According to Mr. Peikoff, though the Democratic Party may seem just as religious as the Republican only the Republicans are  sincere:

“... many Democrats also profess to be religious, and that’s another sign of the desperate state that we’re in. But most of these men I believe, thankfully, are insincere, they’re just me-tooing the religious movement. It’s the Republicans ... who really believe and push the church line.”

Mr. Peikoff goes on to say that the basic political issue today is not what it was fifty years ago, when it was “the individual versus the collective”:

“... since the collapse of socialism this dichotomy – I don’t deny that it’s still operative, it’s still important – but it’s no longer the fundamental or most urgent political issue. Today the issue is reason versus religion with special emphasis on the danger of Christianity in all its forms.” [5]

It’s possible a man might be independent enough to be worth supporting, but today, insists Mr. Peikoff, no such man exists:

“Now if you have grounds to think that a man of reason uncontaminated by affiliation with any party major or minor could get elected, maintain his integrity in office and actually get something decent accomplished then you should definitely vote for him.”

Notable for it’s absence, as doubtless intended, is any mention of Rep. Ron Paul. Yet in the records of congressional votes when you see 434 to 1, you know the 1 was Ron Paul. He is not your typical Republican.

Whether or not a decent man can get elected president or even nominated, supporting him encourages such men to run in the future and will help them win. It also makes politicians of all stripes competing with him address important issues instead of spouting vague bromides about change.  And even a losing campaign, as long as truth be told, helps educate the public. Supporting a good candidate, as Ayn Rand said of Barry Goldwater in 1964, helps  “preserve two-party government.”

Mr. Peikoff continues:

“But you cannot expect any politician including the president to educate the country philosophically. How a man or a president votes is not going to convert people to a different, even political let alone philosophical, viewpoint.  So all you could hope in such a case – and if you find such a great person please let me know so I can vote for him – all you could hope is that he would accomplish something. In the absence of a real educational base though, he can’t accomplish very much.”

Presumably Mr. Peikoff means the man could not accomplish much in the way of winning. Naturally as president he could accomplish a tremendous amount in the way of changing the country for the better, including educating the public. Regarding that last, Theodore Roosevelt, U.S. president 1901-1909 (unfortunately he belongs in any Objectivist’s rogues gallery), once quipped during an interview:  “I suppose my critics will call that preaching, but I have got such a bully pulpit ! 

The problem is getting there. But a campaign, too, provides a  “bully pulpit” – in the form of broadcast speeches, interviews and debates. (It would be a lot bullier if the mainstream media were not so biased.)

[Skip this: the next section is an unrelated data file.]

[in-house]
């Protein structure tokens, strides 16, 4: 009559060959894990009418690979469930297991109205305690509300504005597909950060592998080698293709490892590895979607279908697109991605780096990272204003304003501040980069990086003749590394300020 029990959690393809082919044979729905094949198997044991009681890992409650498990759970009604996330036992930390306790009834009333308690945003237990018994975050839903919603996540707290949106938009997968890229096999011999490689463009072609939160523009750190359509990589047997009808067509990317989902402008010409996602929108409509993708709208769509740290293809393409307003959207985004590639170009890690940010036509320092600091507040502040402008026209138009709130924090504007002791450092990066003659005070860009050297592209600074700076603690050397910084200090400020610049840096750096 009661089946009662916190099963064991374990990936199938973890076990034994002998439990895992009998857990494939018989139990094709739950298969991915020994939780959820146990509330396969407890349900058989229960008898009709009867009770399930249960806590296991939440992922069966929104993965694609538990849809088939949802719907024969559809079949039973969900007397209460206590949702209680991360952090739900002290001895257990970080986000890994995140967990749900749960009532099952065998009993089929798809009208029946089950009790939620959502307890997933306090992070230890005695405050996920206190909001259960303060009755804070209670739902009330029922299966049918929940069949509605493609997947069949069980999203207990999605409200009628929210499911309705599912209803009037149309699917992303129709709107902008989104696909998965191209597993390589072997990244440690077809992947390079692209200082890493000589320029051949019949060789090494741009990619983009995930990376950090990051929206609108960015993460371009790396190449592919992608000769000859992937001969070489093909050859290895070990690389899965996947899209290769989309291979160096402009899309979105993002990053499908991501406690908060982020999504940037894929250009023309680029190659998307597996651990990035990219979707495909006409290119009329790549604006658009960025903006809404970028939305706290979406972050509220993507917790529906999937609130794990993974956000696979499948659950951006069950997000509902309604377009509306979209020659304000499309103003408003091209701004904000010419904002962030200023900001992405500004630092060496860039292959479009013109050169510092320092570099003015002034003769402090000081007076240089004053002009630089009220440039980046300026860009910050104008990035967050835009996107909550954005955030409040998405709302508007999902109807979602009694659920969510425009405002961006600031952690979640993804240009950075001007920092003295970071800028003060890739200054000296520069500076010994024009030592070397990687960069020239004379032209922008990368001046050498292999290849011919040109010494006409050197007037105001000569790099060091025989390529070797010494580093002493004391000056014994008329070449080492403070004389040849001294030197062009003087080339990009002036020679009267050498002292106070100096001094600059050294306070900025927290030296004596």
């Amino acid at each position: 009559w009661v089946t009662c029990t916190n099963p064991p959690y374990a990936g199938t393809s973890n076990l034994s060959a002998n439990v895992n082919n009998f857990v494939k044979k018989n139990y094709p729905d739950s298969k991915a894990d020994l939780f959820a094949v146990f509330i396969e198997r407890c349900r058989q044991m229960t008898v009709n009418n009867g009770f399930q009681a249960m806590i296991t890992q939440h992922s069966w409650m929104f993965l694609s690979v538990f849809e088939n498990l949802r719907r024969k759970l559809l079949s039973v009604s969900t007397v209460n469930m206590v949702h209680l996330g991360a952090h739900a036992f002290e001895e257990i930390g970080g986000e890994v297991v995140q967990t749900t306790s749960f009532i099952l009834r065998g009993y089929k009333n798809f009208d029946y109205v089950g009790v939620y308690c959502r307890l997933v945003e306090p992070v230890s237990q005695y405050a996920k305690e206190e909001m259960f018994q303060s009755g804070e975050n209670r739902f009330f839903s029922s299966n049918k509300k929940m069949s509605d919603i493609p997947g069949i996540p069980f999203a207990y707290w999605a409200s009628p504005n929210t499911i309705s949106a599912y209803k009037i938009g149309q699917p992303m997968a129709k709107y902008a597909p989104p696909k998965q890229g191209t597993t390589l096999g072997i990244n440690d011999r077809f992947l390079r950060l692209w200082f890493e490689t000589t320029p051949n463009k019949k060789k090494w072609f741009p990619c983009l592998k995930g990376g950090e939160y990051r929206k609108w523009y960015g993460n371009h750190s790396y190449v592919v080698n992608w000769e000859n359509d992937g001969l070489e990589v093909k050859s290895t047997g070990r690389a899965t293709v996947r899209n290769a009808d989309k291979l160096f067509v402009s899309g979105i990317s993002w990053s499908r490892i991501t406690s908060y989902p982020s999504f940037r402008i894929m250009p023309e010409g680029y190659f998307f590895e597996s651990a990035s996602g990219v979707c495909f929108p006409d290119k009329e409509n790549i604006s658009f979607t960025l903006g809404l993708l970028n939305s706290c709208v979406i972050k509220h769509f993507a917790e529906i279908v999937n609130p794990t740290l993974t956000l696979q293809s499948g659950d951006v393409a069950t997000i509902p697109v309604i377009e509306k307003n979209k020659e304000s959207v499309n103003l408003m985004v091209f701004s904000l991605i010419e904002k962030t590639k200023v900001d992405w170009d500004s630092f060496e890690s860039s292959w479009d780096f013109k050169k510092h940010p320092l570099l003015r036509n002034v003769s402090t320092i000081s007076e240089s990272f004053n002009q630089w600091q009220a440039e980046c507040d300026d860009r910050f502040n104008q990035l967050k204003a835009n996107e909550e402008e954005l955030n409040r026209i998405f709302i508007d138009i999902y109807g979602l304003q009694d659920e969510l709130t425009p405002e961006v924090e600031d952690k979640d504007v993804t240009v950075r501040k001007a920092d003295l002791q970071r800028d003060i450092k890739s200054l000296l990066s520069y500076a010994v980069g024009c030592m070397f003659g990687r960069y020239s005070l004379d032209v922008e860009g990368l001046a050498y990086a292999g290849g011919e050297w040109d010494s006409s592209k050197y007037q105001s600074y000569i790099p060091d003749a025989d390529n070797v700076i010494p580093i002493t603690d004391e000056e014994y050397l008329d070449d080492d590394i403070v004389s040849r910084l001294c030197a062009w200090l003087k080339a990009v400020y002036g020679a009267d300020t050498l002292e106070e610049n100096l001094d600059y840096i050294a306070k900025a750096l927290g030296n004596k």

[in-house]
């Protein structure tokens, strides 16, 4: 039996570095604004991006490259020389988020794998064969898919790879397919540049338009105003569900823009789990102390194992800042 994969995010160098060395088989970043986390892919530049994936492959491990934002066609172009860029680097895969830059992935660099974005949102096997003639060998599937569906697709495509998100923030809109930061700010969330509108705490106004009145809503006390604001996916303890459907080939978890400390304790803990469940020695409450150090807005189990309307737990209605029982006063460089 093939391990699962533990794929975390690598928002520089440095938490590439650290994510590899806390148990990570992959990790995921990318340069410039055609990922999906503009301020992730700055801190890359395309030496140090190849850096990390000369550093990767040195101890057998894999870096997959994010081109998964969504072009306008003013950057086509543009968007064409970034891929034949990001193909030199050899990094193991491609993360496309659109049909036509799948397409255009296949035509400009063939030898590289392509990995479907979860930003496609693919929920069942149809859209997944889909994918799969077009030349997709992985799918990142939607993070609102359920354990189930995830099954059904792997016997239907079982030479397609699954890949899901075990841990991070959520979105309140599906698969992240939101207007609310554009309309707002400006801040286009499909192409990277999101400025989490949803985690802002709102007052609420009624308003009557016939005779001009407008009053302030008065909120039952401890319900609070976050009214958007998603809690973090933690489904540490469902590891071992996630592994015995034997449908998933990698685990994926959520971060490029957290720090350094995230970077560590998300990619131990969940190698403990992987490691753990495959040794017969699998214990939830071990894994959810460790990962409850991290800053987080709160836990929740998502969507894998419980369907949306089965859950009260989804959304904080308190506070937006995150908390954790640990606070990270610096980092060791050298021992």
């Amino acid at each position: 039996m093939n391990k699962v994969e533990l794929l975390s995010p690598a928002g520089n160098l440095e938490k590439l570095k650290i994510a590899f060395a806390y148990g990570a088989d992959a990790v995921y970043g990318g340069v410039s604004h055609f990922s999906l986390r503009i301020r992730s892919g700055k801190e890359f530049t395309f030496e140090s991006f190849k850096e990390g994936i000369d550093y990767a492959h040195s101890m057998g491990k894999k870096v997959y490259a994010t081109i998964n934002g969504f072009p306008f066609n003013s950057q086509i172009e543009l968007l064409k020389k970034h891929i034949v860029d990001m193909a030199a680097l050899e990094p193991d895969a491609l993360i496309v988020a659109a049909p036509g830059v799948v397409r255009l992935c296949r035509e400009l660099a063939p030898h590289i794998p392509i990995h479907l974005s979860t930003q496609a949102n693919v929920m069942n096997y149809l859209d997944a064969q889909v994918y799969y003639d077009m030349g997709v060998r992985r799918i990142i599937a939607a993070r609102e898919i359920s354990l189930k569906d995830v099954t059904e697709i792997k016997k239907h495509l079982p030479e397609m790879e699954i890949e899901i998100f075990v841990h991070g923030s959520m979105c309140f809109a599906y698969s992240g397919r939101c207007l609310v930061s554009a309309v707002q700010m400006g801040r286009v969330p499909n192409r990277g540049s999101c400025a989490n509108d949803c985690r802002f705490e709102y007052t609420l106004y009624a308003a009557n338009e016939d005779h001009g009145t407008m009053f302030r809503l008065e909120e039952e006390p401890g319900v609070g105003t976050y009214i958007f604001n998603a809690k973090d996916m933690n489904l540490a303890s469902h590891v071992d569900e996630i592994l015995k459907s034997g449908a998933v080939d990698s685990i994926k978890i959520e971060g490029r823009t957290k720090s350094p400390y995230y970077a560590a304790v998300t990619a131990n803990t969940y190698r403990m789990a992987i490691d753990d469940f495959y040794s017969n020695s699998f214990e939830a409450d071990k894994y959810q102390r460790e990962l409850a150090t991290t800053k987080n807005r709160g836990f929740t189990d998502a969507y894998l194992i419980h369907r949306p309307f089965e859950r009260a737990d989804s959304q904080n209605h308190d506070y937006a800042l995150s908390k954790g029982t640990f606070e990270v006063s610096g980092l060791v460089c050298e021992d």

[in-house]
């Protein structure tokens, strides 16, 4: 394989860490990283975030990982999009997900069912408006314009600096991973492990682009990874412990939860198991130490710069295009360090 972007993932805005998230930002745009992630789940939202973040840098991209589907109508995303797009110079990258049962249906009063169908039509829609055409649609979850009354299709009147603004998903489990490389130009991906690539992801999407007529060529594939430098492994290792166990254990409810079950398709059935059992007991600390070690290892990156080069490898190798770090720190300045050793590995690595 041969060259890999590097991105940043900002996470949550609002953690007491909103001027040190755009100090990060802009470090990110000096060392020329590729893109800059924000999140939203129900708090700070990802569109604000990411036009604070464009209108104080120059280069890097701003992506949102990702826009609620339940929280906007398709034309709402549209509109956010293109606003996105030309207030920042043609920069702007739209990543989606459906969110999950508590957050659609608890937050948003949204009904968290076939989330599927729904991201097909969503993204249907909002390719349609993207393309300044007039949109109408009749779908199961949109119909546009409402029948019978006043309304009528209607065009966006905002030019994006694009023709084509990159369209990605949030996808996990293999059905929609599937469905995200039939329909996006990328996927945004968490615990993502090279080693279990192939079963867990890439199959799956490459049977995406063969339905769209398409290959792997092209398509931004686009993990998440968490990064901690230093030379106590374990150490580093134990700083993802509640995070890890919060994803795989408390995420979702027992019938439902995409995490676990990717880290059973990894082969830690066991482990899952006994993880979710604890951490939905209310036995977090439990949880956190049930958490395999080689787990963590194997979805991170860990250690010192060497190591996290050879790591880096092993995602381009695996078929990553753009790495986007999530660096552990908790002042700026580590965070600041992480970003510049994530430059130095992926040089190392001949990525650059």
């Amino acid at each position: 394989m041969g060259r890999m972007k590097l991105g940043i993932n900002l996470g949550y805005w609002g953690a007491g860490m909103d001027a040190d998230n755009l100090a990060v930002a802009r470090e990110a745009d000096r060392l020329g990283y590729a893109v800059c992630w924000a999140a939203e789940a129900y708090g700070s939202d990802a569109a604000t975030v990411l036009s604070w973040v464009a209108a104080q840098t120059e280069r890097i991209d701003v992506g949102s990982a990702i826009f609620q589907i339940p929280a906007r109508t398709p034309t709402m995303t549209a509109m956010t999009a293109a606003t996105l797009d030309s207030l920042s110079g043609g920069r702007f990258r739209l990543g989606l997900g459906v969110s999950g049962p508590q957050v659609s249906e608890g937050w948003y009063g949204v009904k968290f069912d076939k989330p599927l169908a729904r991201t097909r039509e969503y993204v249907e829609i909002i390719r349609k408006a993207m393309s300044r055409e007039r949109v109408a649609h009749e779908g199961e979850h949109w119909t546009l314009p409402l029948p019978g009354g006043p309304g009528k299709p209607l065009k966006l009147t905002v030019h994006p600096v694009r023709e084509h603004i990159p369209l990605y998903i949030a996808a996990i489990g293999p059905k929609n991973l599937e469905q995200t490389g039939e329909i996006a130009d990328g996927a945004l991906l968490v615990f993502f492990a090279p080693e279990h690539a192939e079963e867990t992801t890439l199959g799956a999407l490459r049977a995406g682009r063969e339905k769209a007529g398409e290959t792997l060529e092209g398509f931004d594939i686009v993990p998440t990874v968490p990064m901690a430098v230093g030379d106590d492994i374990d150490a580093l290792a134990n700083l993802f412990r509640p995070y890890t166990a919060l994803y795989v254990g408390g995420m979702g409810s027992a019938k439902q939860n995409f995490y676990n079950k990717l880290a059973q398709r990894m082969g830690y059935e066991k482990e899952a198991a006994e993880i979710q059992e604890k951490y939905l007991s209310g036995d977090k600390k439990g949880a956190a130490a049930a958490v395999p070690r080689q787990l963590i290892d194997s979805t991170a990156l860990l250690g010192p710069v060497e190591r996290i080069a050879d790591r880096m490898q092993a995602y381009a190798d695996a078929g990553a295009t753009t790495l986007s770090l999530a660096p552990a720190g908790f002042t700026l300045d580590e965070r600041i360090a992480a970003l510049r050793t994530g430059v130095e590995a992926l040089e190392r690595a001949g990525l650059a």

Mr. Peikoff next begins with a general truth regarding the importance of philosophy and segues into more false insinuations about Ron Paul:

“You could have a candidate that agrees with you on a dozen different political issues but does so on the basis of a philosophy which if triumphant would destroy capitalism. If so you’re hurting the cause that you want to triumph by the fact of voting for him. And that is my opinion of conservative religionists and by the way of libertarian candidates also – actually any candidate for quite a while ... because it’s just too early and I don’t see anybody worth commenting on at this point.”

With that out of the way Mr. Peikoff finally comes to his main point:

“But I do get repeatedly this question about Ron Paul:  ‘Do you know anything about this man that would plausibly justify a vote for him?’  And, uh, I don’t know anything about Ron Paul, ...”

We interrupt. Mr. Peikoff has conveniently forgotten that on his radio show in 1998 he favorably mentioned a congressional vote of Ron Paul’s, identifying him by name. But even without that, it’s hard to believe he knew nothing about the famous renegade rep. And assuming that he knew nothing, he could easily have found out all he wanted from primary sources, before – as we shall see in a moment – asking someone equally prejudiced and willfully benighted. Perhaps that “uh” masked wayward thoughts.  Mr. Peikoff continues:

“... so I wrote Yaron Brook:  ‘Could you tell me something that would be relevant to answer this question?’  I’ll read his answer, and that’s all I’m going to say about him:

“ ‘Unfortunately but not unpredictably I have only bad news regarding Ron Paul. He ran for president once or twice as a Libertarian before he switched to the Republican party. His foreign policy is typically libertarian. He blames 9-11 on America; if only we disengaged from the Middle East Bin Laden will leave us alone. On abortion he, like many libertarians, believes it should be left up to the states to decide, i.e. he advocates democracy, not individual rights.’

“And then he [Yaron] ends the letter:  ‘I could go on,  three dots.’  I find that very persuasive.  I’m not ever going to say another thing about Ron Paul.”

Such trenchant analysis!  Such diligent research!  Such persistent concern for the truth!